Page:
“Numbers maniac.” “Puzzle fiend.” “Sudoku junkie.” Anyone who regularly completes Sudoku puzzles at work has heard at least one of these taunts from peers who simply don’t understand the burning desire to fill boxes with numbers at least once a day. Well, it turns out that Sudoku bullies are missing out on the serious benefits this simple logic game provides. The next time a co-worker leans over and laughs at your well-worn Sudoku books, you can tell them all about these outstanding reasons Sudoku makes you better.
1. They Get Quick Breaks Throughout the Day
Though they don’t quite look it, those tiny boxes filled with numbers provide an outstanding opportunity to escape. It is well-established that the brain needs disruptions from monotonous work every hour or so, and a Sudoku puzzle provides a small, stimulating break anywhere, anytime. In contrast, those who don’t play Sudoku may engage in less wholesome habits, like smoking or eating, during their rest periods, which may contribute to poor physical and mental health.
2. They Gain Self-Reliance and Self-Confidence
More than one person can work on a single Sudoku — but more often than not, it’s a one-player game. As a result, frequent Sudoku players must learn to trust their own skills, gaining confidence in their abilities to think quickly, logically, and decisively without reassurance from others.
3. They Filter Out Distraction
Like a basketball player on the free throw line or a surgeon in the emergency operating room, a Sudoku player is a master of ignoring commotion and focusing on the task in front of them. Because Sudoku is an inherently mental puzzle, players are unable to complete even a single quadrant when their attention is torn to other issues. Thus, it doesn’t take long for a Sudoku player to learn dedicated concentration.
4. They Meditate on Numbers
It isn’t a stretch to say that math doesn’t come easily to most people. Still, regardless of their academic background, most Sudoku players have a self-taught math skill due to their frequent exposure to the numbers of the puzzle. Math is useful across disciplines; even content creators need math to calculate the worth of views, clicks, shares, and more on social websites to make online marketing more potent. Therefore, Sudoku is akin to remedial math — wrapped in an engaging puzzle form.
5. They Practice Structure and Organization
A single Sudoku is rigidly organized, with small squares making up larger squares to form a unified box. Moreover, to complete the game, players must place numbers in order. The entire puzzle is based upon structure, and often spending so much time in a strictly planned environment allows Sudoku lovers to organize their real worlds, too.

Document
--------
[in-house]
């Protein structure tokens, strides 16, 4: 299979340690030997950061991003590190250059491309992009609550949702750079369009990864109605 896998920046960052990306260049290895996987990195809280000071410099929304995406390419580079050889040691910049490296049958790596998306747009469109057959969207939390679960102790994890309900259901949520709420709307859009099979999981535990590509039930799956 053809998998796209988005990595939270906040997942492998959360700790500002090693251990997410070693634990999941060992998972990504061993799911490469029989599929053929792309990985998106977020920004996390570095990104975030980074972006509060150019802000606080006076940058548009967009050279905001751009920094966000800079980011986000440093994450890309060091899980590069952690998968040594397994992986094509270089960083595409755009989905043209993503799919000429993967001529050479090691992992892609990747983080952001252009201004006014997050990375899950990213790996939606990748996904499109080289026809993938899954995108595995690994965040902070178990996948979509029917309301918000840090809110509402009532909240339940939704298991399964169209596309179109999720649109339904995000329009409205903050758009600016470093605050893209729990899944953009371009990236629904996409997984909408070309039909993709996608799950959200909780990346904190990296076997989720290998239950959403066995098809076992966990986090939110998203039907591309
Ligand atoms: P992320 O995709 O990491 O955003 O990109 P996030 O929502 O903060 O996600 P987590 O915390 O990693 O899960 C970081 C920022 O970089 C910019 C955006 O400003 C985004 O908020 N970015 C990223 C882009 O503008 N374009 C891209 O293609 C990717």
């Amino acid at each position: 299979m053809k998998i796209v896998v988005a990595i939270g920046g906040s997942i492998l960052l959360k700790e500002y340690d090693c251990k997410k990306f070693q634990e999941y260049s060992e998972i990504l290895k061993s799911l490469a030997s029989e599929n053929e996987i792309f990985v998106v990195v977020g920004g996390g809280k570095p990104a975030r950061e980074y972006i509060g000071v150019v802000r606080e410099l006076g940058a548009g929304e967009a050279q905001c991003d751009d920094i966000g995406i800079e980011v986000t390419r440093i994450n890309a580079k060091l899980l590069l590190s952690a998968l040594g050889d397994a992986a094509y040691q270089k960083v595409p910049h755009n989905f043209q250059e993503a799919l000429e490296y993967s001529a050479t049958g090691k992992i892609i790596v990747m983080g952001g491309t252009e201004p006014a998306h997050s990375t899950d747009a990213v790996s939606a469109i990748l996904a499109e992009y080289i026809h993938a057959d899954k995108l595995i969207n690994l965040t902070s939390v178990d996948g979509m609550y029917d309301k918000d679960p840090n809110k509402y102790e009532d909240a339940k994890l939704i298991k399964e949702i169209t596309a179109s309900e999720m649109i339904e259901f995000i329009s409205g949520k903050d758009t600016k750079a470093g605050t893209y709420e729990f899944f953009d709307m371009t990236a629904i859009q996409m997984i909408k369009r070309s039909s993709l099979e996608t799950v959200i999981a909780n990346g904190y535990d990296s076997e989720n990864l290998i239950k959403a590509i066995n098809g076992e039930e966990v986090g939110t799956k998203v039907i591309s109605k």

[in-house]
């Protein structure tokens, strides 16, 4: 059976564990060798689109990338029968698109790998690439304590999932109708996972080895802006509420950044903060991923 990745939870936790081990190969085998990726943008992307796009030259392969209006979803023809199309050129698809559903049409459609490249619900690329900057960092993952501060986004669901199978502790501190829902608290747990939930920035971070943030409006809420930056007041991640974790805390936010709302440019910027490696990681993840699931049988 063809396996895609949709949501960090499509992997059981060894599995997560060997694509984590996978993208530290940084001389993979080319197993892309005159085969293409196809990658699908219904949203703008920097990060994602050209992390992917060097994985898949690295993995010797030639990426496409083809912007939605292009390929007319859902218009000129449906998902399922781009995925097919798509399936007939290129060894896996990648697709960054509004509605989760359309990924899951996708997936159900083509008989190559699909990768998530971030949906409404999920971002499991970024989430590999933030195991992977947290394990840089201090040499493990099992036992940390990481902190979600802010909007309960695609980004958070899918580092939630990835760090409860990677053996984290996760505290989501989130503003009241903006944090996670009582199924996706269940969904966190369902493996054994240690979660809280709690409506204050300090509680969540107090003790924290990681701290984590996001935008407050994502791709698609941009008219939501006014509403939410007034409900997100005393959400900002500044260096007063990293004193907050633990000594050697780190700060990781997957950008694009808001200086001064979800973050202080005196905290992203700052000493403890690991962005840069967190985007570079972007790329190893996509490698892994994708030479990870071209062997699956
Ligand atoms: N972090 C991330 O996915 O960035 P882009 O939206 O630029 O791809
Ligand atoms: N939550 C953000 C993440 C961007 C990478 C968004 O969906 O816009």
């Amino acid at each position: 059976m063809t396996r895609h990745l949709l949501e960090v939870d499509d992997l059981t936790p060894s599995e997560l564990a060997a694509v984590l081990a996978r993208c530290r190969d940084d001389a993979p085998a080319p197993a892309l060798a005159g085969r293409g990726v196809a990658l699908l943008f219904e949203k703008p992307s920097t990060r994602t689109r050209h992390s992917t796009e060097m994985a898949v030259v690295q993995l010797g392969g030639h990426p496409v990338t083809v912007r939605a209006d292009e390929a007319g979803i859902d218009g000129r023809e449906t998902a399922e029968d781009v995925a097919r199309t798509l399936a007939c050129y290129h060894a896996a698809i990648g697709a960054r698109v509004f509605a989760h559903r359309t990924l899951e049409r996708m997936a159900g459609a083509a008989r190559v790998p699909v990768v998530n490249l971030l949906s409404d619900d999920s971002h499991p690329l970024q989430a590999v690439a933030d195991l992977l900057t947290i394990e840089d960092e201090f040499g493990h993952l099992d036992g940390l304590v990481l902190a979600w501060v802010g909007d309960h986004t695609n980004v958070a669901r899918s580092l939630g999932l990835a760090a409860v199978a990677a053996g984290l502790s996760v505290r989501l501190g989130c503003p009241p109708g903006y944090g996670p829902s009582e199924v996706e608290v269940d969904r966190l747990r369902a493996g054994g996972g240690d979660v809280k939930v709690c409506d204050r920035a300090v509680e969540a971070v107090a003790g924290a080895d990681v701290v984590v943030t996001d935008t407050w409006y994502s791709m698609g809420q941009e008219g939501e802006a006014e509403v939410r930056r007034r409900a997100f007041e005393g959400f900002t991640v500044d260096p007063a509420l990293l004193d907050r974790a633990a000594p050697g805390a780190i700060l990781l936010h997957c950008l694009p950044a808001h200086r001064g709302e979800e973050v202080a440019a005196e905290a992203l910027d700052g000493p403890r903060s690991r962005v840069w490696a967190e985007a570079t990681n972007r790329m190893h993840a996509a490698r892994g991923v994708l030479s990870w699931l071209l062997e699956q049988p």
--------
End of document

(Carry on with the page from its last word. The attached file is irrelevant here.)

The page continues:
6. They Silence Nagging Thoughts
During times of trouble (or just times of boredom) a person can be tormented with repetitive thoughts, like a catchy song playing on repeat or phrases of self-doubt. Fortunately, those who play Sudoku are able to banish such thoughts faster by focusing on a puzzle, according to a study from Western Washington University.
7. They Build Memory With Logic
Among aging adults, Alzheimer’s disease is a terrifying concern, but Sudoku lovers have nothing to fear. A study from University of California, Berkeley, found that Sudoku (as well as a number of other brain-stimulating games) could help thwart the development of mental disorders like Alzheimer’s and dementia when they are played consistently over a lifetime.
8. They Make Quick Decisions
In business, dallying over a decision is a recipe for failure, even if the right choice is made in the end. The modern world is fast-paced — which is ideal for decisive, clear-thinking Sudoku players. Hesitation is never rewarded in the game of Sudoku, so players must practice quick, resolute problem-solving which they can apply in the real world.
9. They Continue to Make Quick Decisions
Then again, a Sudoku player’s first instinct in the puzzle is rarely correct; still, a wrong answer is never a reason to give up. Sudoku lovers are nothing but dogged at locating mistakes and correcting them quickly, which gives them a further edge in the business world.
10. They Feel Accomplished
Fulfillment isn’t always about career or relationship success — sometimes it comes from the knowledge of a puzzle well-done. Completing one or more Sudoku puzzles every day leads to a sense of accomplishment and a persistent feeling of happiness that makes for a satisfied person more willing to engage in work and play.
Featured photo credit: rlmccutchan via flickr.com